London: Despite voices of protest in India, a set of 12 paintings by Rabindranath Tagore went under the hammer on Tuesday, sold off for a whopping £1.6 million at an auction house.
81% of the Lots that Were Sold in the Sale Achieved Prices Above their Pre-sale High Estimate
The 12 art works of the Indian Nobel Laureate massively exceeded the pre-sale combined estimate of £250,000 at a Sotheby’s auction.
One of the paintings, an untitled portrait of a woman fetched as much as £313,250 , a Sotheby’s spokesperson said.
This price represents a new auction record for Tagore by a considerable margin; the previous auction record for a work by Tagore was for his Death Scene, which sold for £144,500 at Sotheby’s London in May 2008
The news of the auction last month had led some art lovers and politicians in India to seek intervention by the Indian government. They said the paintings were national heritage and should be brought back to the country.
West Bengal chief minister Buddhadeb Bhattacharjee wrote a letter to Prime Minister Manmohan Singh, asking him to take steps to bring the paintings back home.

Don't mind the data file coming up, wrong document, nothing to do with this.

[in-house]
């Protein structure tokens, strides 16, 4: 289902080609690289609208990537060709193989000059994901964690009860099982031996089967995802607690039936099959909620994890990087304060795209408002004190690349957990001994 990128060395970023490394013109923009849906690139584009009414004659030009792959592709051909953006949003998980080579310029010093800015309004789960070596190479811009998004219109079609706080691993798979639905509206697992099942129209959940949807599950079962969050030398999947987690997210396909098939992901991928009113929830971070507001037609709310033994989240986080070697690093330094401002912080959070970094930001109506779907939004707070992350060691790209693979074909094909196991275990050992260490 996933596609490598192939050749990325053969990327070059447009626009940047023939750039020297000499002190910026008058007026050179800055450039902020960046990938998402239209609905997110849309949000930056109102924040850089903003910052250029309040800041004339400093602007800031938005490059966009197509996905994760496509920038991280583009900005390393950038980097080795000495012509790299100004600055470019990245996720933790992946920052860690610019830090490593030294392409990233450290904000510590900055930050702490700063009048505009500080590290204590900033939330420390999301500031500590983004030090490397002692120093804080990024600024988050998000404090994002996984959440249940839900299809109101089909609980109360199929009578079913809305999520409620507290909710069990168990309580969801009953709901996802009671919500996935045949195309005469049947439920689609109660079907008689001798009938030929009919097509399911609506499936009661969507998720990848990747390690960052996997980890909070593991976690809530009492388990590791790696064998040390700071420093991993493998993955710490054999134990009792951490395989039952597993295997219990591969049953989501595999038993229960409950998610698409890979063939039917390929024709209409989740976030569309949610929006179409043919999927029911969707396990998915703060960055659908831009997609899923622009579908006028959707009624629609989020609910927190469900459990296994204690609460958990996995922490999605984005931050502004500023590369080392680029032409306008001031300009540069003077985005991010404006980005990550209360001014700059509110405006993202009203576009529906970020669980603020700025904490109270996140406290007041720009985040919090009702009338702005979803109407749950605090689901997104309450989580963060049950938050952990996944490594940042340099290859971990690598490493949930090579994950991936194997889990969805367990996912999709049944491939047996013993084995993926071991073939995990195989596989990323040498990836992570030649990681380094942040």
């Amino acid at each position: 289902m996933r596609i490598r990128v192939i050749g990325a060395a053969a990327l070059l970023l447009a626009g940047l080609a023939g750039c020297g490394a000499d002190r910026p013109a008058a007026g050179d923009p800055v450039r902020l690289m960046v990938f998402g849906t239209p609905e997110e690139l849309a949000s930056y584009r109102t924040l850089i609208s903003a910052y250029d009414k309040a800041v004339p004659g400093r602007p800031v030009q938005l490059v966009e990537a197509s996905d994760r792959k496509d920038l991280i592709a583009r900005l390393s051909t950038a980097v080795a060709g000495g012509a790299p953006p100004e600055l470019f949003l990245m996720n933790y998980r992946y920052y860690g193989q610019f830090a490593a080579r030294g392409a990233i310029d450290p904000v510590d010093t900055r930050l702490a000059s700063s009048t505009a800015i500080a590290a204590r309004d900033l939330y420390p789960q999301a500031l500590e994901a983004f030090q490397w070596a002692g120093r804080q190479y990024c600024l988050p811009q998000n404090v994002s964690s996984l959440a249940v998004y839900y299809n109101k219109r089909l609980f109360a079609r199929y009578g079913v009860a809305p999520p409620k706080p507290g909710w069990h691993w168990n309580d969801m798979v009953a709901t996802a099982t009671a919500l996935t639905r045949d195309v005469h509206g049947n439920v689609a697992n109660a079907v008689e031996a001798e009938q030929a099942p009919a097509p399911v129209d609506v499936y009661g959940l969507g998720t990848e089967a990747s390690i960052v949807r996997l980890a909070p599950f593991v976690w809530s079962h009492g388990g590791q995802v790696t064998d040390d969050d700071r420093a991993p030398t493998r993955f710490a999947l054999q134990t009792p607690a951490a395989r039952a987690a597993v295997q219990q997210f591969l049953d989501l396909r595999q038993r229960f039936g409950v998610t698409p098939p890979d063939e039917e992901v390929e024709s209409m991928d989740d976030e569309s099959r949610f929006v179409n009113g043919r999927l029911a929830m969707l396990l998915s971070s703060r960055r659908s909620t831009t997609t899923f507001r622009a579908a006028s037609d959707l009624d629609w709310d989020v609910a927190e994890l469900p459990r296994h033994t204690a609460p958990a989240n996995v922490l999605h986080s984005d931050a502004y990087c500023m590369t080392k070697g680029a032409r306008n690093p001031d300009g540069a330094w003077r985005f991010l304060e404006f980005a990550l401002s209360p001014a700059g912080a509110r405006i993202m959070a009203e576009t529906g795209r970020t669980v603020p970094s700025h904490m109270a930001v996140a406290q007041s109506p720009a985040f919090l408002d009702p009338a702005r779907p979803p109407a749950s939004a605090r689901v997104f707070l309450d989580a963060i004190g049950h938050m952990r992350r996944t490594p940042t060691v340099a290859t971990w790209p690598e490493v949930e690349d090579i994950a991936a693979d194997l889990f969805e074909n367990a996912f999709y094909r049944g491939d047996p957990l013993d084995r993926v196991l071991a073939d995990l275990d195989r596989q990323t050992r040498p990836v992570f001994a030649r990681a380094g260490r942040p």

Culture ministry officials in New Delhi were tight-lipped over what role the Indian government would assume at the auction, but some officials made it clear that the government cannot officially bid for the paintings.
The identity of the buyers of the paintings have not been disclosed yet.
The sale of the Tagore paintings were the highlight of Sotheby’s annual Indian art sale today.
The art works have been housed in the Dartington Hall Trust in Devon for 71 years, since the time Tagore gifted them to his friends — Leonard and Dorothy Elmhirst — of Dartington Hall who have now decided to sell them.
Tagore painted some 2,000 works in the later phase of his life, 1,500 of which are housed in Shantiniketan.
Sotheby’s described the paintings as a once-in-a- lifetime opportunity to acquire this standout collection by the national poet.
Funds raised will be used to support the Trust’s ambitious new plans to expand its charitable programmes in arts, social justice and sustainability.
Responding to calls from various art organisations in India, the Indian government had tried to stop the auction of the rare works, but it is understood that the efforts have produced no results.
Sources said a senior culture ministry official was in London last week and met Sotheby’s officials and discussed about the sale of the paintings.
They said the country, however, does not have any legal rights over the paintings. The government had faced the same situation when Mahatma Gandhi’s personal belongings were auctioned in New York.
Sources said by its very nature the Indian government could not directly bid for the paintings.
Other highlights of this year’s South Asian Art at Sotheby’s included an extremely rare large scale bronze by Somnath Hore, two early figurative oils by F N Souza and two large paintings by S H Raza